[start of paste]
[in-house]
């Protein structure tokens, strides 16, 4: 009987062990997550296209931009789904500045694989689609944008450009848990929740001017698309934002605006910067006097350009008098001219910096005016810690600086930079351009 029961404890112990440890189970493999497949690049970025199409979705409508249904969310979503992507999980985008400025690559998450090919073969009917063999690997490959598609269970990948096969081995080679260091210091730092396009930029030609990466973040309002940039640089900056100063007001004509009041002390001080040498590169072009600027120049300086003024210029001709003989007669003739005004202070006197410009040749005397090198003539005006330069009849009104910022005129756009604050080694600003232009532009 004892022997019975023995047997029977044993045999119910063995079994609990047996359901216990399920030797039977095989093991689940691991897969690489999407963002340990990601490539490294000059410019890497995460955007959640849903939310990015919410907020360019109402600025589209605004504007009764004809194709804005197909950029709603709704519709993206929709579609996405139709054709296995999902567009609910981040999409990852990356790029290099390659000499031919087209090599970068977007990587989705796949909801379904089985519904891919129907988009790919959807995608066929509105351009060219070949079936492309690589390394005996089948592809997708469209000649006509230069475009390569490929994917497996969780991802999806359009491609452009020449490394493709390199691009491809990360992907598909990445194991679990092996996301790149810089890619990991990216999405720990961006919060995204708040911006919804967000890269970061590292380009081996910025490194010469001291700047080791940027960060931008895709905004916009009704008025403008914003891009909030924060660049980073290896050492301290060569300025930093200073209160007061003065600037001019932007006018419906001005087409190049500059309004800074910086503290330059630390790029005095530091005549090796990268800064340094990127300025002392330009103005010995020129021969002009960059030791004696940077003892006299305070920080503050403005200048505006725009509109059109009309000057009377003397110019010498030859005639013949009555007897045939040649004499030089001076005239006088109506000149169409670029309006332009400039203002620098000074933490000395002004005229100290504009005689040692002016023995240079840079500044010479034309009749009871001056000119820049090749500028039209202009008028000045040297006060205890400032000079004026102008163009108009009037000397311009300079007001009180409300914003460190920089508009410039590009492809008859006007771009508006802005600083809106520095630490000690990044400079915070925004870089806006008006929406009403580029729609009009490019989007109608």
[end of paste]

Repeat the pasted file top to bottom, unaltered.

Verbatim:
[in-house]
């Protein structure tokens, strides 16, 4: 009987062990997550296209931009789904500045694989689609944008450009848990929740001017698309934002605006910067006097350009008098001219910096005016810690600086930079351009 029961404890112990440890189970493999497949690049970025199409979705409508249904969310979503992507999980985008400025690559998450090919073969009917063999690997490959598609269970990948096969081995080679260091210091730092396009930029030609990466973040309002940039640089900056100063007001004509009041002390001080040498590169072009600027120049300086003024210029001709003989007669003739005004202070006197410009040749005397090198003539005006330069009849009104910022005129756009604050080694600003232009532009 004892022997019975023995047997029977044993045999119910063995079994609990047996359901216990399920030797039977095989093991689940691991897969690489999407963002340990990601490539490294000059410019890497995460955007959640849903939310990015919410907020360019109402600025589209605004504007009764004809194709804005197909950029709603709704519709993206929709579609996405139709054709296995999902567009609910981040999409990852990356790029290099390659000499031919087209090599970068977007990587989705796949909801379904089985519904891919129907988009790919959807995608066929509105351009060219070949079936492309690589390394005996089948592809997708469209000649006509230069475009390569490929994917497996969780991802999806359009491609452009020449490394493709390199691009491809990360992907598909990445194991679990092996996301790149810089890619990991990216999405720990961006919060995204708040911006919804967000890269970061590292380009081996910025490194010469001291700047080791940027960060931008895709905004916009009704008025403008914003891009909030924060660049980073290896050492301290060569300025930093200073209160007061003065600037001019932007006018419906001005087409190049500059309004800074910086503290330059630390790029005095530091005549090796990268800064340094990127300025002392330009103005010995020129021969002009960059030791004696940077003892006299305070920080503050403005200048505006725009509109059109009309000057009377003397110019010498030859005639013949009555007897045939040649004499030089001076005239006088109506000149169409670029309006332009400039203002620098000074933490000395002004005229100290504009005689040692002016023995240079840079500044010479034309009749009871001056000119820049090749500028039209202009008028000045040297006060205890400032000079004026102008163009108009009037000397311009300079007001009180409300914003460190920089508009410039590009492809008859006007771009508006802005600083809106520095630490000690990044400079915070925004870089806006008006929406009403580029729609009009490019989007109608």